Butter--32 to 34F (0 to 1C).
Leafy vegetables--35F (2C).
Root vegetables--50F (10C).
b. Relative Humidity. This is the amount of moisture in the air in relation to the
total amount of water vapor that the air can hold at a given temperature. It is expressed
in percent. Relative humidity that is higher than optimum humidity results in molding
and rotting, which lower than optimum humidity results in wilting and dehydration.
Humidity requirements for various items of subsistence are:
Eggs--88 to 90 percent.
Leafy vegetables--95 percent.
Root vegetables--85 percent.
Fruits--85 to 90 percent.
c. Air Movement. Air movement is especially necessary over fresh fruit and
fresh vegetables to dissipate the heat of respiration and the pungent odors. Air
movement affects humidity, so it must be controlled. Doubling the velocity of air moving
across a product will increase the loss of moisture in the food by one-third.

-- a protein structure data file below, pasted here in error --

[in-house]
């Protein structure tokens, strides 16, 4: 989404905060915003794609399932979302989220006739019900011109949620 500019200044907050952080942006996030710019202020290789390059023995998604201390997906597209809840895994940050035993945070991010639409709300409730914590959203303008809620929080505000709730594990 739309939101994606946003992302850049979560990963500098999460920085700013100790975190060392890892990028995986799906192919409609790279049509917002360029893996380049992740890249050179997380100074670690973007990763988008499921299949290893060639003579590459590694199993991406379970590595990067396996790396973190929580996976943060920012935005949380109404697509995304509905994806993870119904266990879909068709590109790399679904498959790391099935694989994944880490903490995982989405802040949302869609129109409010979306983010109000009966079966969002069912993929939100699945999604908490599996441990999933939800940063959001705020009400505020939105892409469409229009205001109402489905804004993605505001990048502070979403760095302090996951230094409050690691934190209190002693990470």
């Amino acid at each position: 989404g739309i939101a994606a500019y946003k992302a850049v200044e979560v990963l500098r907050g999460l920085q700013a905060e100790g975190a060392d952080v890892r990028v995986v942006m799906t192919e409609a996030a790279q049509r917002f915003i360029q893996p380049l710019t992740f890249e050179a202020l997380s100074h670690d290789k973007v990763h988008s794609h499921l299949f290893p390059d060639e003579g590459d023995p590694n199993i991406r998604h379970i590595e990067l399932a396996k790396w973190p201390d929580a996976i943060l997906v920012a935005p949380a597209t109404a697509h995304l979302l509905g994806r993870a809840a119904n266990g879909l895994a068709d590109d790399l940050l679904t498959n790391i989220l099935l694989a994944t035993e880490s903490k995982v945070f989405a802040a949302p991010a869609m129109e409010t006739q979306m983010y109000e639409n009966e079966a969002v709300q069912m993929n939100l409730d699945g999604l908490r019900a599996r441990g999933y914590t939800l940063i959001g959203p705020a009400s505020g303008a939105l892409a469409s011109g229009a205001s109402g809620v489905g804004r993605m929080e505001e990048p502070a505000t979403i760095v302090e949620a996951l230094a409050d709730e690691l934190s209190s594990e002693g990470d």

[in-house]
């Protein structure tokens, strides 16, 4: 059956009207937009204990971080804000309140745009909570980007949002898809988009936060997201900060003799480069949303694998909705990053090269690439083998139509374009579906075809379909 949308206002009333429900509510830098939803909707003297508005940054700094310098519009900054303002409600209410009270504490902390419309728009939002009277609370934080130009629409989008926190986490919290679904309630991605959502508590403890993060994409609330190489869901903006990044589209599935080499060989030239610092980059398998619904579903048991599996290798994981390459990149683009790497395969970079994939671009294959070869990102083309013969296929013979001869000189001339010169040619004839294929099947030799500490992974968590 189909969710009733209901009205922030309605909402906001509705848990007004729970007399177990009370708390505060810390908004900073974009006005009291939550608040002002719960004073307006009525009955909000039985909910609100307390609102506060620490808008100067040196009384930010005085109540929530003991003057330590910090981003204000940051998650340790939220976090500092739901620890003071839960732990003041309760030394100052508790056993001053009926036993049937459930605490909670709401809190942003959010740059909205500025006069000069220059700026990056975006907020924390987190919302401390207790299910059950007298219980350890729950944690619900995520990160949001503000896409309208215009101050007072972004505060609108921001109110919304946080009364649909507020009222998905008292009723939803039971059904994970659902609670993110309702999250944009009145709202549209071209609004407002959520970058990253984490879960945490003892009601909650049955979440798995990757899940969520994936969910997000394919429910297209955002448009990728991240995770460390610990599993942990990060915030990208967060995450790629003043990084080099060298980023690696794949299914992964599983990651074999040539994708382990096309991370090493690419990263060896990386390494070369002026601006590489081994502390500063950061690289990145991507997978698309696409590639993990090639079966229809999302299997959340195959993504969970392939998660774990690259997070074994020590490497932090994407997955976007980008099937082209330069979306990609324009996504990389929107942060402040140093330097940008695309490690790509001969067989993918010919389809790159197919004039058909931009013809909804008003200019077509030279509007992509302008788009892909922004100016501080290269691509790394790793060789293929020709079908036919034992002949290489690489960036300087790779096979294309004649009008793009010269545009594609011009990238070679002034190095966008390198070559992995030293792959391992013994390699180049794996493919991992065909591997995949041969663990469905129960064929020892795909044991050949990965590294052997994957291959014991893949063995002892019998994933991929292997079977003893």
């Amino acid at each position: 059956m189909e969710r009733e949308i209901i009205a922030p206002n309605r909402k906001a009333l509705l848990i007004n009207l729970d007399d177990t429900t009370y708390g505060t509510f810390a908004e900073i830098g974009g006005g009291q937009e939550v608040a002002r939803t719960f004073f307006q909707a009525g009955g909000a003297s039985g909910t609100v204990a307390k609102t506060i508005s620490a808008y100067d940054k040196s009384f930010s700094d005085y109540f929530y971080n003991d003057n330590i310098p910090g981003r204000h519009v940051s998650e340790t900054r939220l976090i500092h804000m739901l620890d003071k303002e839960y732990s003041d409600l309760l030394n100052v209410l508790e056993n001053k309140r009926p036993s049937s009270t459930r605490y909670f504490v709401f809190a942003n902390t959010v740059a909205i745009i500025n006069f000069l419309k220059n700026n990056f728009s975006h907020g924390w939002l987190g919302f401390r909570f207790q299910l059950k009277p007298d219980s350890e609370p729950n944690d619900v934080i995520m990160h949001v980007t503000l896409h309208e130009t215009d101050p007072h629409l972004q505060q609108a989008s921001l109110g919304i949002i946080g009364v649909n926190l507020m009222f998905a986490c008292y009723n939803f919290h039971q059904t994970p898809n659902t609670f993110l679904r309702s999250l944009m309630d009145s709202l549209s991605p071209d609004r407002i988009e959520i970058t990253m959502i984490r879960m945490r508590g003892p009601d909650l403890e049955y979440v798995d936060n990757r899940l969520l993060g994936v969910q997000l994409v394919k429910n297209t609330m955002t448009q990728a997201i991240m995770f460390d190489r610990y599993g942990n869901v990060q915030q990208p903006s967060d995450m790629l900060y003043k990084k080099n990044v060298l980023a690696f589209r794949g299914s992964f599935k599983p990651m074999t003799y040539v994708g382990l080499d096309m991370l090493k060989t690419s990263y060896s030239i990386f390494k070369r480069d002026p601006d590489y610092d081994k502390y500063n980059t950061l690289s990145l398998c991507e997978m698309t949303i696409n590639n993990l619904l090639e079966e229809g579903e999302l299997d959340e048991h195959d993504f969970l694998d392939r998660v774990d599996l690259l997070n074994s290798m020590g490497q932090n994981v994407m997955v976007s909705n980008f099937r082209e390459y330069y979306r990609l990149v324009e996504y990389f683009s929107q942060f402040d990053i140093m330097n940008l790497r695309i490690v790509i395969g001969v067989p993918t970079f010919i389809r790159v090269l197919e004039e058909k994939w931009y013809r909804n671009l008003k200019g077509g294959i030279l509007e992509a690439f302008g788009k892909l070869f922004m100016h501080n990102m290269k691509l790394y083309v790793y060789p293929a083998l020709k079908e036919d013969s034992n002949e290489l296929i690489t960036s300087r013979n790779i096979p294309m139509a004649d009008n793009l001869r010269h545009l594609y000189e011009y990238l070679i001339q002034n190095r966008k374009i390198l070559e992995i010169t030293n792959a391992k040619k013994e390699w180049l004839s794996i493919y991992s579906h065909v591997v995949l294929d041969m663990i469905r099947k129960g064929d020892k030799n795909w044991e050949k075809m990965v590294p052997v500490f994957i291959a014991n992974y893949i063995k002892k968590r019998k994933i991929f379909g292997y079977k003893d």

3-19. PRESERVATION BY FREEZING
Freezer storage of meats is practiced largely to equalize the supply of meat
available at all seasons of the year. Freezing preserves meat by lowering its
temperature below the growth range of most microorganisms, and freezing at 15F
(-9.4C) or lower will deny moisture so that no microorganisms can grow. Bacterial
growth will not normally occur below 23F (-5C). Virtually all-microbial growth (some
spores excepted) ceases at 0F (-18C). Mold growth will not occur below 15F
(-9.4C), because below 15F the moisture content is lowered to 6 percent and molds
will not grow in 6 percent moisture. See figure 3-1. The figure demonstrates
temperature, moisture, and ice relationship. Generally speaking, freezing has no
immediate effect on the bacterial count, but there will be a gradual reduction with the
passage of time. Lean beef will contain about 70 percent moisture. As the temperature
of meat is lowered below its freezing point (beef 29.5F (-1.4C)), moisture is
transformed into ice. A point will be reached at which no microorganisms will grow
because there will be an insufficient quantity of free or available moisture. There are
two methods of commercial freezing: sharp freezing and quick air freezing. Products to
be frozen should be wrapped to prevent dehydration.